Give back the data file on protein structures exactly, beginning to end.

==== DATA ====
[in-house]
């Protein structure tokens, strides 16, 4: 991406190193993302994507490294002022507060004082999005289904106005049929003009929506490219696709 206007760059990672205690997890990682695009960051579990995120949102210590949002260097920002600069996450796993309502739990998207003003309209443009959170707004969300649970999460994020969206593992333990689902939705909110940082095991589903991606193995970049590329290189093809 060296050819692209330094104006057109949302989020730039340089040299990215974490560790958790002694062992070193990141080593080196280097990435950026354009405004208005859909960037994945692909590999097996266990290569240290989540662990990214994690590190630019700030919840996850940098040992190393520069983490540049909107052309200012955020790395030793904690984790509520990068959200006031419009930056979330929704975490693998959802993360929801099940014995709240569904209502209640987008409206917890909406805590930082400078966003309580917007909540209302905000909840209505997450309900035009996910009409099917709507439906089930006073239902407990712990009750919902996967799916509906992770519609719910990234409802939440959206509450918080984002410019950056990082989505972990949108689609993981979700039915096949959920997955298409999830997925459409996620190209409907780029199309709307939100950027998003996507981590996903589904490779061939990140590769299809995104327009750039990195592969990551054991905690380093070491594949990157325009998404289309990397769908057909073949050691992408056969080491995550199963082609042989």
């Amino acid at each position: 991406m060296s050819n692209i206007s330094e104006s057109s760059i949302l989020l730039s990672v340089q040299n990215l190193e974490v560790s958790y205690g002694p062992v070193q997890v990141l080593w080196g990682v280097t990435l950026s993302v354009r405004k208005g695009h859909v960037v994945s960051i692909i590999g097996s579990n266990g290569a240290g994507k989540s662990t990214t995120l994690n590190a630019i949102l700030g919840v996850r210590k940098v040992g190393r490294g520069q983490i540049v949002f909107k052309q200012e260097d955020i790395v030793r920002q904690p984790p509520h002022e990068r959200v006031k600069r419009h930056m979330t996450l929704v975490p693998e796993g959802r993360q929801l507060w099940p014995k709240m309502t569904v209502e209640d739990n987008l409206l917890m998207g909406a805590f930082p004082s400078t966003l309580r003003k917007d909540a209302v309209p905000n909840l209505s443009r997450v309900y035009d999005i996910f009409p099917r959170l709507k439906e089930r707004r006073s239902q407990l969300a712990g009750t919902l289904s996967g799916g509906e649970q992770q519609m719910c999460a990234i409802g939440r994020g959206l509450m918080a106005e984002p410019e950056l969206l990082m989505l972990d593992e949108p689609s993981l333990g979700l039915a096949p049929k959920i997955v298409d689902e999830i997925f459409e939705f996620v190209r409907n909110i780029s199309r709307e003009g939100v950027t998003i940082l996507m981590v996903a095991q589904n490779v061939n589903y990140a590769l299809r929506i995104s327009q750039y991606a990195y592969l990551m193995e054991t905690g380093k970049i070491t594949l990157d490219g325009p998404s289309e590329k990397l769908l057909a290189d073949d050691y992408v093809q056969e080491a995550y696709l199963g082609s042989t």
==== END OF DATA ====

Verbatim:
[in-house]
């Protein structure tokens, strides 16, 4: 991406190193993302994507490294002022507060004082999005289904106005049929003009929506490219696709 206007760059990672205690997890990682695009960051579990995120949102210590949002260097920002600069996450796993309502739990998207003003309209443009959170707004969300649970999460994020969206593992333990689902939705909110940082095991589903991606193995970049590329290189093809 060296050819692209330094104006057109949302989020730039340089040299990215974490560790958790002694062992070193990141080593080196280097990435950026354009405004208005859909960037994945692909590999097996266990290569240290989540662990990214994690590190630019700030919840996850940098040992190393520069983490540049909107052309200012955020790395030793904690984790509520990068959200006031419009930056979330929704975490693998959802993360929801099940014995709240569904209502209640987008409206917890909406805590930082400078966003309580917007909540209302905000909840209505997450309900035009996910009409099917709507439906089930006073239902407990712990009750919902996967799916509906992770519609719910990234409802939440959206509450918080984002410019950056990082989505972990949108689609993981979700039915096949959920997955298409999830997925459409996620190209409907780029199309709307939100950027998003996507981590996903589904490779061939990140590769299809995104327009750039990195592969990551054991905690380093070491594949990157325009998404289309990397769908057909073949050691992408056969080491995550199963082609042989």
């Amino acid at each position: 991406m060296s050819n692209i206007s330094e104006s057109s760059i949302l989020l730039s990672v340089q040299n990215l190193e974490v560790s958790y205690g002694p062992v070193q997890v990141l080593w080196g990682v280097t990435l950026s993302v354009r405004k208005g695009h859909v960037v994945s960051i692909i590999g097996s579990n266990g290569a240290g994507k989540s662990t990214t995120l994690n590190a630019i949102l700030g919840v996850r210590k940098v040992g190393r490294g520069q983490i540049v949002f909107k052309q200012e260097d955020i790395v030793r920002q904690p984790p509520h002022e990068r959200v006031k600069r419009h930056m979330t996450l929704v975490p693998e796993g959802r993360q929801l507060w099940p014995k709240m309502t569904v209502e209640d739990n987008l409206l917890m998207g909406a805590f930082p004082s400078t966003l309580r003003k917007d909540a209302v309209p905000n909840l209505s443009r997450v309900y035009d999005i996910f009409p099917r959170l709507k439906e089930r707004r006073s239902q407990l969300a712990g009750t919902l289904s996967g799916g509906e649970q992770q519609m719910c999460a990234i409802g939440r994020g959206l509450m918080a106005e984002p410019e950056l969206l990082m989505l972990d593992e949108p689609s993981l333990g979700l039915a096949p049929k959920i997955v298409d689902e999830i997925f459409e939705f996620v190209r409907n909110i780029s199309r709307e003009g939100v950027t998003i940082l996507m981590v996903a095991q589904n490779v061939n589903y990140a590769l299809r929506i995104s327009q750039y991606a990195y592969l990551m193995e054991t905690g380093k970049i070491t594949l990157d490219g325009p998404s289309e590329k990397l769908l057909a290189d073949d050691y992408v093809q056969e080491a995550y696709l199963g082609s042989t």